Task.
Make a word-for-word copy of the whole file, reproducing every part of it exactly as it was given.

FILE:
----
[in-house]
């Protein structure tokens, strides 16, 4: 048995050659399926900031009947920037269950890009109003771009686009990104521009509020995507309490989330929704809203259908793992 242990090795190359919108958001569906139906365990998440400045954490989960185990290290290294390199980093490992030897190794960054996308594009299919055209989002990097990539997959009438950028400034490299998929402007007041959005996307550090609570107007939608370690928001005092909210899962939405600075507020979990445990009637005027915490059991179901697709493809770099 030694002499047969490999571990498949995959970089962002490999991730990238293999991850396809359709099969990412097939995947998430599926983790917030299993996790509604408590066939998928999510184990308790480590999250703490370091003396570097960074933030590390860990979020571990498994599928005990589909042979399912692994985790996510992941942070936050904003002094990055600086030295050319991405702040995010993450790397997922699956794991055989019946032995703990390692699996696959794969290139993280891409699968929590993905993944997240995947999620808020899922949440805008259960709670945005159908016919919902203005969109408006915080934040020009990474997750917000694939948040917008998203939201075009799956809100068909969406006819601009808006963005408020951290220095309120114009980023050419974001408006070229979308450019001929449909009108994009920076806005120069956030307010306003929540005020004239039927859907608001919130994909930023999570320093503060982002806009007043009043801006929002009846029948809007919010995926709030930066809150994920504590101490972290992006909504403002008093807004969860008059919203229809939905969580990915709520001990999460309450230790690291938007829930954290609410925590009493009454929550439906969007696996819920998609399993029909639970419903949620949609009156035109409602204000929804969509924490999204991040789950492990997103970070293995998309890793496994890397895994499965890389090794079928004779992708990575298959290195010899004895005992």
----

[in-house]
């Protein structure tokens, strides 16, 4: 048995050659399926900031009947920037269950890009109003771009686009990104521009509020995507309490989330929704809203259908793992 242990090795190359919108958001569906139906365990998440400045954490989960185990290290290294390199980093490992030897190794960054996308594009299919055209989002990097990539997959009438950028400034490299998929402007007041959005996307550090609570107007939608370690928001005092909210899962939405600075507020979990445990009637005027915490059991179901697709493809770099 030694002499047969490999571990498949995959970089962002490999991730990238293999991850396809359709099969990412097939995947998430599926983790917030299993996790509604408590066939998928999510184990308790480590999250703490370091003396570097960074933030590390860990979020571990498994599928005990589909042979399912692994985790996510992941942070936050904003002094990055600086030295050319991405702040995010993450790397997922699956794991055989019946032995703990390692699996696959794969290139993280891409699968929590993905993944997240995947999620808020899922949440805008259960709670945005159908016919919902203005969109408006915080934040020009990474997750917000694939948040917008998203939201075009799956809100068909969406006819601009808006963005408020951290220095309120114009980023050419974001408006070229979308450019001929449909009108994009920076806005120069956030307010306003929540005020004239039927859907608001919130994909930023999570320093503060982002806009007043009043801006929002009846029948809007919010995926709030930066809150994920504590101490972290992006909504403002008093807004969860008059919203229809939905969580990915709520001990999460309450230790690291938007829930954290609410925590009493009454929550439906969007696996819920998609399993029909639970419903949620949609009156035109409602204000929804969509924490999204991040789950492990997103970070293995998309890793496994890397895994499965890389090794079928004779992708990575298959290195010899004895005992």